The Goddess of Cocktails Dances Upon Your Tongue

  • 1.5 oz Ketel One Botanical Grapefruit and Rose Vodka
  • 1 oz Rose’s Lime Juice

Shake with ice. Strain into a cocktail glass.

This is one of those cocktails that just breathes “sophistication”. Very light and very easy to drink. The components blend so well together that you and your guests probably won’t be able to tell exactly what the ingredients are.

Important: You must use Rose’s Lime Juice for this. If you try fresh lime juice and simple syrup, it pushes the flavor straight toward the grapefruit and you lose the balance.

Also, if your bottle of Rose’s has been sitting around for the last few hundred years and is tinged brown, throw it away and buy a new bottle. The old one is no longer good.

Variations Two and Three are both takes on the Daiquiri.

Banks Daiquiri

  • 2 oz Banks 5 Island Rum
  • .75 oz fresh lime juice
  • .75 oz simple syrup

Shake with ice. Strain into cocktail glass.

Banks 5 Island is a blend of rums from Trinidad, Jamaica, Guyana, Barbados, and Java(Batavia Arrack) aged and then filtered to remove the color but keep the flavor. And what flavor! Each of the rums bring something different to the blend.

This daiquiri is an explosion of tropical fruity flavors. So tropical is this daiquiri that it should be shaken by howler monkeys then poured into a toucan’s skull for you to drink from. You simply will not believe this is a 3 component drink.

Bayou Daiquiri

  • 2 oz Bayou Silver Rum
  • 1 oz fresh lime juice
  • .5 oz simple syrup

Shake with Ice. Strain into cocktail glass.

Bayou Silver Rum is a Louisiana rum and made from cane sugar and molasses. Flavor-wise it falls somewhere between a rum and a Martinique-like rhum. Plus, the bottle has an alligator on the bottle. If science has taught us nothing else, it’s taught us that an alligator on the label is the guarantor of quality.

This makes a daiquiri that is all spun sugar and cotton candy with little marshmallow cherubs throwing Peeps all over your tongue while sitting on puffy clouds of rum.

If you happen to make both of these daiquiris and taste them side by side, two things will happen.

One, you will think these are the best daiquiris you’ve ever tasted. Two, you’ll be surprised at how completely different they taste.

This is what makes cocktail making so enjoyable. Finding the right ingredients, which turn a ho-hum everyday cocktail into a wonderful experience.

Important: Banks tends to be drier than Bayou so the recipe is a little different. Try them this way first, but if you like things a little sweeter or more sour then adjust to your preference.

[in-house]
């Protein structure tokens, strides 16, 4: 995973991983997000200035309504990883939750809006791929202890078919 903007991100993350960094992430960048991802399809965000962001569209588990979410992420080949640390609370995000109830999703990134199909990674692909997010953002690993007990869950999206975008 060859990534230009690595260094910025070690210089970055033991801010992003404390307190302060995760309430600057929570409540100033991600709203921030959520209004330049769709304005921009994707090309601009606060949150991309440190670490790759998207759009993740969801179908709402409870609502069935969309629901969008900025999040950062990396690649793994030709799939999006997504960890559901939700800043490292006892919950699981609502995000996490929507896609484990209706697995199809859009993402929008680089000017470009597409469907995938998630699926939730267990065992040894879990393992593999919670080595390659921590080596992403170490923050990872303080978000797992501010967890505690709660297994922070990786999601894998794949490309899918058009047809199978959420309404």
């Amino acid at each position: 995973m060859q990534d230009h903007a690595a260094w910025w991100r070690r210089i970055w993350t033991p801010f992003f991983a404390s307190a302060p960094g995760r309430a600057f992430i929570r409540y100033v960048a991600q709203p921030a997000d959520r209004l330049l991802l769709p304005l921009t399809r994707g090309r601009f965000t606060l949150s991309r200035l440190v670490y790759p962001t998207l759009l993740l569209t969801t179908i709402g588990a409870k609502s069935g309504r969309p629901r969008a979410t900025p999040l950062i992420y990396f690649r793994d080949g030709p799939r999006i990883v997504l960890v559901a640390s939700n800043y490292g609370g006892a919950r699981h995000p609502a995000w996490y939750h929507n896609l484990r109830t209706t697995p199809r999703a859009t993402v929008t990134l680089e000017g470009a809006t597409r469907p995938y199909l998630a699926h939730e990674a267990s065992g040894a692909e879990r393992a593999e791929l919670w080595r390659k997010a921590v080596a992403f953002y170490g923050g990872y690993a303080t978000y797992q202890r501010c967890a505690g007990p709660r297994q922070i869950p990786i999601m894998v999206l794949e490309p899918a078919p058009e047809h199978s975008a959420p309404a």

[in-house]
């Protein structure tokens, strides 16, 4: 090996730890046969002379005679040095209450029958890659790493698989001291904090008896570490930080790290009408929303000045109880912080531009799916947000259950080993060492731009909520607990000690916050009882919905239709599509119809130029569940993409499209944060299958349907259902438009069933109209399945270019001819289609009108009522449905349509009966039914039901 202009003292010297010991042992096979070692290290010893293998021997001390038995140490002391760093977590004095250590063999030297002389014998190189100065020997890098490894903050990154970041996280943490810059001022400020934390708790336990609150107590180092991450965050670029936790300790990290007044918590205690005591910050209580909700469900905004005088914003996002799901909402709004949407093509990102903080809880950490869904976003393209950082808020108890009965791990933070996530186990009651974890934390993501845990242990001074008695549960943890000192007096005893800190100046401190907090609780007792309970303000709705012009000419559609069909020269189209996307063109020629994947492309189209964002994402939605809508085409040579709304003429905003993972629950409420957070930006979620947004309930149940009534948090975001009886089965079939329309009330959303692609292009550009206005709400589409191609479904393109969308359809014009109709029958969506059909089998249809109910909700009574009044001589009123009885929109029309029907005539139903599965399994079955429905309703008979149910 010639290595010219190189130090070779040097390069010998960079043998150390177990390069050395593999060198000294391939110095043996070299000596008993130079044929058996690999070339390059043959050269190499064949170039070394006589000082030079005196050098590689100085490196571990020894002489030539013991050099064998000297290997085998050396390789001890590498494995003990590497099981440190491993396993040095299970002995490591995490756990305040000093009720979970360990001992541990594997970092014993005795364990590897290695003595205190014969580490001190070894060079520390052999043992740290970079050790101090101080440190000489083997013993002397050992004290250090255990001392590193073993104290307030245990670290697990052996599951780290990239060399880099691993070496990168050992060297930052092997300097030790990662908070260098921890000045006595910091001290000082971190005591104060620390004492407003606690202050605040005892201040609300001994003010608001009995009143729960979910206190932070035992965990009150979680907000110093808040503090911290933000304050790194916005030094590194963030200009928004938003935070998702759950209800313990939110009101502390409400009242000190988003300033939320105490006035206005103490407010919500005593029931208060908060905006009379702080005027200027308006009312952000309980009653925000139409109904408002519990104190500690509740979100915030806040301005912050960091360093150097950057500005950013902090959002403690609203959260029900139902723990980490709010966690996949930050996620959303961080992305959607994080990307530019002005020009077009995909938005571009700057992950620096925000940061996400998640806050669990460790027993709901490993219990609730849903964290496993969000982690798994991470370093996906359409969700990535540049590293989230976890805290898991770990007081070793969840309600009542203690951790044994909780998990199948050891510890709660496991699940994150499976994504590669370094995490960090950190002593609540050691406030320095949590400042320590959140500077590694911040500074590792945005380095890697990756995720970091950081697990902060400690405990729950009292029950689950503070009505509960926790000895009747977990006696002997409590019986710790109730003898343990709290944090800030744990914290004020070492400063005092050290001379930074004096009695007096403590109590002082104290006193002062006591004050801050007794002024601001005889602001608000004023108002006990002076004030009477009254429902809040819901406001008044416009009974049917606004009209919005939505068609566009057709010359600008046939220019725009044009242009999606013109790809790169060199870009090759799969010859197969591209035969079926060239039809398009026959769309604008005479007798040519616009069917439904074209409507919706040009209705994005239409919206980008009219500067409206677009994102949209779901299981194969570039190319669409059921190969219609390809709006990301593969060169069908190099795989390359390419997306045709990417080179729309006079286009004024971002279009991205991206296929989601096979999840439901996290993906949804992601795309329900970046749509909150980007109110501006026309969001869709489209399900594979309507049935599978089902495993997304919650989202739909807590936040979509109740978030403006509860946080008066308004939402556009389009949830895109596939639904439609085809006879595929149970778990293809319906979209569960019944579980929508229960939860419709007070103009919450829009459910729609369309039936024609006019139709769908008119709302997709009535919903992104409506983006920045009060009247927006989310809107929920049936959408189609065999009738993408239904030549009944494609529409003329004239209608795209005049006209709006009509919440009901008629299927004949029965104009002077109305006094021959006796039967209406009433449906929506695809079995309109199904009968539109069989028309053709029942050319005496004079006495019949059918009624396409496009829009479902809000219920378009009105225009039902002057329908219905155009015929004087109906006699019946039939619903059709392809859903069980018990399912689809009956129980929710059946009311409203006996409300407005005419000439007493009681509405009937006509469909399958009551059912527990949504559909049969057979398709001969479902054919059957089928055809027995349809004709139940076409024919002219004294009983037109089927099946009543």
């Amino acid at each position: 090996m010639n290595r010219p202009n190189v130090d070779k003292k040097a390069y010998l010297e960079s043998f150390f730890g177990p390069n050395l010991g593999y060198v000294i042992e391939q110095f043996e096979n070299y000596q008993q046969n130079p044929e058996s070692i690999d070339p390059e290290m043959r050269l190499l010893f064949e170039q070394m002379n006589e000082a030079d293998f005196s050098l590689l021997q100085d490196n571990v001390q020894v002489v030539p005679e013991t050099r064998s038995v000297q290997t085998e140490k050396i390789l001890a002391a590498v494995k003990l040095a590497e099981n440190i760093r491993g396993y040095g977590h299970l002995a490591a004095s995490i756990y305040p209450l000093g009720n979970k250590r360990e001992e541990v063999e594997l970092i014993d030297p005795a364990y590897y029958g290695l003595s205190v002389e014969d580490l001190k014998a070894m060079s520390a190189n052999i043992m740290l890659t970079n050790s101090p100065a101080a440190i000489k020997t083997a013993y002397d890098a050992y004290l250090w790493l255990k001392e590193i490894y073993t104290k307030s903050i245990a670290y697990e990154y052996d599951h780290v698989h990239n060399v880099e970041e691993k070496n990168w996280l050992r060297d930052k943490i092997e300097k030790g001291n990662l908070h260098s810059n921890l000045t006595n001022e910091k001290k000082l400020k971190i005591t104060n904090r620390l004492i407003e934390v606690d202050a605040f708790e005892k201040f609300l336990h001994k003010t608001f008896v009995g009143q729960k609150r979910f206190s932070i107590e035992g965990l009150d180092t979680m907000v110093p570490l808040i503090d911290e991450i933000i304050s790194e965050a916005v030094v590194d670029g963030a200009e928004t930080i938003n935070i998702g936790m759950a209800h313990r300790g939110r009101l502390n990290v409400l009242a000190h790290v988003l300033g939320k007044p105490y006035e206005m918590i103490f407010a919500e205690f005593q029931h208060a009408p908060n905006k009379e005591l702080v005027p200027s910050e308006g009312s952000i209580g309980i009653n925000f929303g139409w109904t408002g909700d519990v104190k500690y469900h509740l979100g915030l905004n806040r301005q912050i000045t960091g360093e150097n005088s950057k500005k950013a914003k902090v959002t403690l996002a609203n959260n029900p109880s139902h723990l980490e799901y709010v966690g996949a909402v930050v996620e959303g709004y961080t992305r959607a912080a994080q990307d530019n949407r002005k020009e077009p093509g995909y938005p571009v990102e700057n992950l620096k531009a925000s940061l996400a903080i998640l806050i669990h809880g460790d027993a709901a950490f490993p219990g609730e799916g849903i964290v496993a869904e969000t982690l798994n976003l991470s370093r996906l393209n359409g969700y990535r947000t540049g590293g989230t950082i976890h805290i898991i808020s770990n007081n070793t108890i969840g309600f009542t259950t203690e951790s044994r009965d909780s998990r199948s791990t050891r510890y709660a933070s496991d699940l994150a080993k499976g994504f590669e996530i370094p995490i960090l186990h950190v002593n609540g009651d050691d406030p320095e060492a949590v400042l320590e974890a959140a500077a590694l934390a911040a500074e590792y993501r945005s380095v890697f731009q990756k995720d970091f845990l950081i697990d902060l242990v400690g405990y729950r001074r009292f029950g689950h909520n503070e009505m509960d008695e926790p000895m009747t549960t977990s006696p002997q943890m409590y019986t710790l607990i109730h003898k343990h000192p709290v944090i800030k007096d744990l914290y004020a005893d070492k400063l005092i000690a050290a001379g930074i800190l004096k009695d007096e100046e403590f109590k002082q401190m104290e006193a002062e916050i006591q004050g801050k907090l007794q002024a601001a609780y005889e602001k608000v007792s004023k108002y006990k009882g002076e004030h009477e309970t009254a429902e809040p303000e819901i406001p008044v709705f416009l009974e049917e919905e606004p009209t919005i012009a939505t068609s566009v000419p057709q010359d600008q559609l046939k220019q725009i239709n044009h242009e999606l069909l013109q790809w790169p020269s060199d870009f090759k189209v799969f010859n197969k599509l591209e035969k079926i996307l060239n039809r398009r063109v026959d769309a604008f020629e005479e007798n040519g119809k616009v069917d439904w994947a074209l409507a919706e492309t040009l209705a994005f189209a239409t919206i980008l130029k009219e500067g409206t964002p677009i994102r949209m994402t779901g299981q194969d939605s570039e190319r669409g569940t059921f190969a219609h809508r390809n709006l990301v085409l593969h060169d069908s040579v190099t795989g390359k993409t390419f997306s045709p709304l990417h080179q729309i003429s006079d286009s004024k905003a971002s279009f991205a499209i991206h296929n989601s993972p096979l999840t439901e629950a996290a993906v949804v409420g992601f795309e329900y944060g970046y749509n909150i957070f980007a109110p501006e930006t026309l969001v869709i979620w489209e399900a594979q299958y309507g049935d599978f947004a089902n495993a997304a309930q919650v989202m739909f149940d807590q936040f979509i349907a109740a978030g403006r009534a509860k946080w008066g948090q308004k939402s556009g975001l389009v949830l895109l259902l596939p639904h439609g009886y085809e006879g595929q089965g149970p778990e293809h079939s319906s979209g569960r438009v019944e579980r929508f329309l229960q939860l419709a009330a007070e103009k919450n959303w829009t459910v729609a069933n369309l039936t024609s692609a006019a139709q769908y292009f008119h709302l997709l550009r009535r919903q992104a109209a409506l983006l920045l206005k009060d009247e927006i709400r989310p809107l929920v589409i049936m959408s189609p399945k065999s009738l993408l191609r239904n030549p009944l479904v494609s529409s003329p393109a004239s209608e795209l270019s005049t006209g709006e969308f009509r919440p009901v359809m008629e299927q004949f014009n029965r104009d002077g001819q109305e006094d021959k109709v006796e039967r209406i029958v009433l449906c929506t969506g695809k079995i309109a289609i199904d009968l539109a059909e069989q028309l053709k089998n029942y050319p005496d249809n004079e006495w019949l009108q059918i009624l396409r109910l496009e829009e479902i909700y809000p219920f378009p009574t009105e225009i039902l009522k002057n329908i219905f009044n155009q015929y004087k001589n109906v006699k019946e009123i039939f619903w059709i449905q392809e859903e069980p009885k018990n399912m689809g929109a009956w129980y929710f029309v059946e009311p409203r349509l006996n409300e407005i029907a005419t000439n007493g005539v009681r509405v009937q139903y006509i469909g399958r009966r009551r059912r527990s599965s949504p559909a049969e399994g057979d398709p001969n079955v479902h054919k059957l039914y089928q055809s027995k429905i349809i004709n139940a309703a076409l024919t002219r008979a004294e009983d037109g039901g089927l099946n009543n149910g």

Variation the Last is a Manhattan.

Angel’s Envy Manhattan

  • 2 oz Angel’s Envy Finished Rye
  • 1 oz Sweet Vermouth
  • 2 dashes Angostura Bitters

Shake with ice. Strain into cocktail glass. Garnish with a cherry.

Angel’s Envy Finished Rye is a rye whiskey that’s aged in oak casks then aged for a short time in Caribbean Rum(Plantation XO) casks. This makes for a very smooth 100 proof rye that’s just loaded with graham crackery and snickerdoodley goodness. The Angostura spices pump up the volume on this exotic rye and turn the staid and stolid Manhattan into a Pirate Raid on the Empire State Building with you as Blackbeard or Anne Bonny. Will you run a train on the Statue of Liberty? You might. Additionally, you will hardly believe that this is a 3 component cocktail.

Important: If that bottle of sweet vermouth has been sitting around for more than 4-6 weeks in your refrigerator (less if outside), it’s probably no longer good. Throw it away and get smaller bottles.

In conclusion, what have we learned here today?

We learned that toucan skulls make excellent daiquiri glasses. We learned that while you can find recipes for making explosives, it may not be a good idea to…what? We didn’t? Oh well, never mind about that. And lastly, we learned that very simple variations on a traditional cocktail recipe can make you, Yes! You!, regarded and respected among your peers as a Cocktail Makin’ Genius.

In addition to being an inventive bartender, Mr. naturalfake is also an author! Head over to Amazon and take a look at his comic novels...."Wearing the Cat"


Good quality grated cheese on food is a joy. And not just on the usual suspects of pasta! Try it on a simple chicken breast or some roasted vegetables like asparagus or broccoli...it adds some zip to a sometimes boring food.